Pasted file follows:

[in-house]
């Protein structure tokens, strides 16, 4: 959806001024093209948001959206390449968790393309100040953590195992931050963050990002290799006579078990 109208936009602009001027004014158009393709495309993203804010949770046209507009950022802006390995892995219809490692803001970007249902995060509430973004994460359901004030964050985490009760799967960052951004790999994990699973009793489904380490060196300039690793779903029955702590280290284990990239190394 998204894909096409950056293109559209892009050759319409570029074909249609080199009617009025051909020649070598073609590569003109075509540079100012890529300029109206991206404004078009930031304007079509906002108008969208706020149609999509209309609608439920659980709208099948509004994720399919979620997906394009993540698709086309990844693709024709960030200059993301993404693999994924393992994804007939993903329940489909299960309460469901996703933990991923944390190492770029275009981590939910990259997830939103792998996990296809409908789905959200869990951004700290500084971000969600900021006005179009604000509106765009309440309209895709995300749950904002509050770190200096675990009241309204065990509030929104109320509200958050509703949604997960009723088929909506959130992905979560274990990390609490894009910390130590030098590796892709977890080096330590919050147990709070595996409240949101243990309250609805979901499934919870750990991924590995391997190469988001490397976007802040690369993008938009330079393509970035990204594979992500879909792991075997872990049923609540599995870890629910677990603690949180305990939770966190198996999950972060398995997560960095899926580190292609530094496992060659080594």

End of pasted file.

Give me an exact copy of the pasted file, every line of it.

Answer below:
[in-house]
């Protein structure tokens, strides 16, 4: 959806001024093209948001959206390449968790393309100040953590195992931050963050990002290799006579078990 109208936009602009001027004014158009393709495309993203804010949770046209507009950022802006390995892995219809490692803001970007249902995060509430973004994460359901004030964050985490009760799967960052951004790999994990699973009793489904380490060196300039690793779903029955702590280290284990990239190394 998204894909096409950056293109559209892009050759319409570029074909249609080199009617009025051909020649070598073609590569003109075509540079100012890529300029109206991206404004078009930031304007079509906002108008969208706020149609999509209309609608439920659980709208099948509004994720399919979620997906394009993540698709086309990844693709024709960030200059993301993404693999994924393992994804007939993903329940489909299960309460469901996703933990991923944390190492770029275009981590939910990259997830939103792998996990296809409908789905959200869990951004700290500084971000969600900021006005179009604000509106765009309440309209895709995300749950904002509050770190200096675990009241309204065990509030929104109320509200958050509703949604997960009723088929909506959130992905979560274990990390609490894009910390130590030098590796892709977890080096330590919050147990709070595996409240949101243990309250609805979901499934919870750990991924590995391997190469988001490397976007802040690369993008938009330079393509970035990204594979992500879909792991075997872990049923609540599995870890629910677990603690949180305990939770966190198996999950972060398995997560960095899926580190292609530094496992060659080594």